|© Nancy Camel|
|Roseate Spoonbills, which are also called "flame bird" or "pink curlews," are almost incredible birds. Their pink and white general color, highlighted by areas of vivid blood red on the breast, wings, and lower belly, their long legs, and their spoon-shaped bill, which is over six inches long, make a flock of these birds the most spectacular sight in our marshes. As recently as the 1940s, the Roseate Spoonbill was considered rare in Louisiana, and any day an ornithologist saw one here registered in memory as a special day indeed. Now the species has made such a strong comeback in Cameron and Vermilion parishes that it is probably as numerous there as it ever was in the past, even before plume hunting decimated the population. Two large concentrations found between Pecan Island and White Lake in March 1973 were estimated to total between 1,400 and 1,600 birds. The observer, John T. Lynch, thought spoonbills were preparing to nest there; but our only present breeding sites known for certain are an island in Sabine Lake and the Lacassine National Wildlife Refuge, where the flame birds share a rookery with Olivaceous Cormorants, American Anhingas, and various species of herons. There, in well-built nests of sticks lined with dead leaves and bark, they lay three dull white eggs streaked with brown.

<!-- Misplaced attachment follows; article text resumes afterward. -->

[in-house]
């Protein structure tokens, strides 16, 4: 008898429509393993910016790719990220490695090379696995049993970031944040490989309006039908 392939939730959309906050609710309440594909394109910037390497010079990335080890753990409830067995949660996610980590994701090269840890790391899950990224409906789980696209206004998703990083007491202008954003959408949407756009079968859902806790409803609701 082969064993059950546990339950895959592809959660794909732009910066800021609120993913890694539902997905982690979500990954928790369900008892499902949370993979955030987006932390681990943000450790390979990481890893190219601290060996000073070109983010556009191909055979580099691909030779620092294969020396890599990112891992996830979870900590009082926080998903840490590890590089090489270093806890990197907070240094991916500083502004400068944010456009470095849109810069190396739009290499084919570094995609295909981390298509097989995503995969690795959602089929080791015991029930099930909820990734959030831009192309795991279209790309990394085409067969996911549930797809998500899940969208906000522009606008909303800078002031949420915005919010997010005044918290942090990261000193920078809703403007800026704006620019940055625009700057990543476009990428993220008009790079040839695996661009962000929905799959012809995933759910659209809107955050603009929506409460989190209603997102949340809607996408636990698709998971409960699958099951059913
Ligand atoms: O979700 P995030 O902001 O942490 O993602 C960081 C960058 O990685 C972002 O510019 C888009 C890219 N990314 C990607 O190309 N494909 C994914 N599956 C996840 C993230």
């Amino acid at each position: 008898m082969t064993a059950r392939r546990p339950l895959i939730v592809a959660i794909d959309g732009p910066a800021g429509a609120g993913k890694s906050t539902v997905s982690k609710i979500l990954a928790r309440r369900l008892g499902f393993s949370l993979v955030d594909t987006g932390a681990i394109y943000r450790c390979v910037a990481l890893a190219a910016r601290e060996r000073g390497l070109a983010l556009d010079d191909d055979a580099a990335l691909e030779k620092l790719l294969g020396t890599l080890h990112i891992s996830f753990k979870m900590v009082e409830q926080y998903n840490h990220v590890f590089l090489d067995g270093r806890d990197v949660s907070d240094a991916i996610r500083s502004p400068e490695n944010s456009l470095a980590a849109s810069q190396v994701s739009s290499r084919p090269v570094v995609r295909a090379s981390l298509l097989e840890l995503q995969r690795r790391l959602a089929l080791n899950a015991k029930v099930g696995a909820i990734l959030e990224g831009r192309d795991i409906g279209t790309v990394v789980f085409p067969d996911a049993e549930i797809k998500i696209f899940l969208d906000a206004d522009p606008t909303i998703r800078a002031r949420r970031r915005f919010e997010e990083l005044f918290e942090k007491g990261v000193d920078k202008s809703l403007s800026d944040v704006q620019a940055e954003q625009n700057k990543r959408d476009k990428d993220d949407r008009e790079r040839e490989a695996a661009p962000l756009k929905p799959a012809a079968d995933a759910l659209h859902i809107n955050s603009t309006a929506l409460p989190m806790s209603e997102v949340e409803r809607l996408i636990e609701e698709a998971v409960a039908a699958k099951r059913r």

|Oddly, though the Louisiana colonies are the northernmost for the species and though spoonbills in Texas are to a large extent migratory, our populations do not vacate the southwestern parishes in winter. On the 1972 Christmas Bird Count, the Sabine National Wildlife Refuge total of 252 birds exceeded the figure of each of the several Texas areas reporting the species. The sedentary tendencies of Louisiana spoonbills are rather dangerous. During the ice storms of early 1973, at least 100 perished.
|Records of the Roseate Spoonbill outside our two southwesternmost parishes are as yet few. Occurrence at Marsh Island, in Iberia Parish, and on the Isle Dernieres, in Terrebonne Parish, may be regular and, having been noted in the proper season, may even have involved nesting birds. But other records have a more vagrant quality. They have included since 1955 sightings in the following parishes: Calcasieu (near Lake Charles), St. Charles (Bonnet Carre' Spillway), and East Baton Rouge (Walker). But the most unexpected observation of all, and the one farthest out of range, was made at Catahoula Lake on September 23, 1968, when Leslie Glasgow and Richard K. Yancey saw a flock of 20.
--George H. Lowery, Jr., 1974, Louisiana Birds|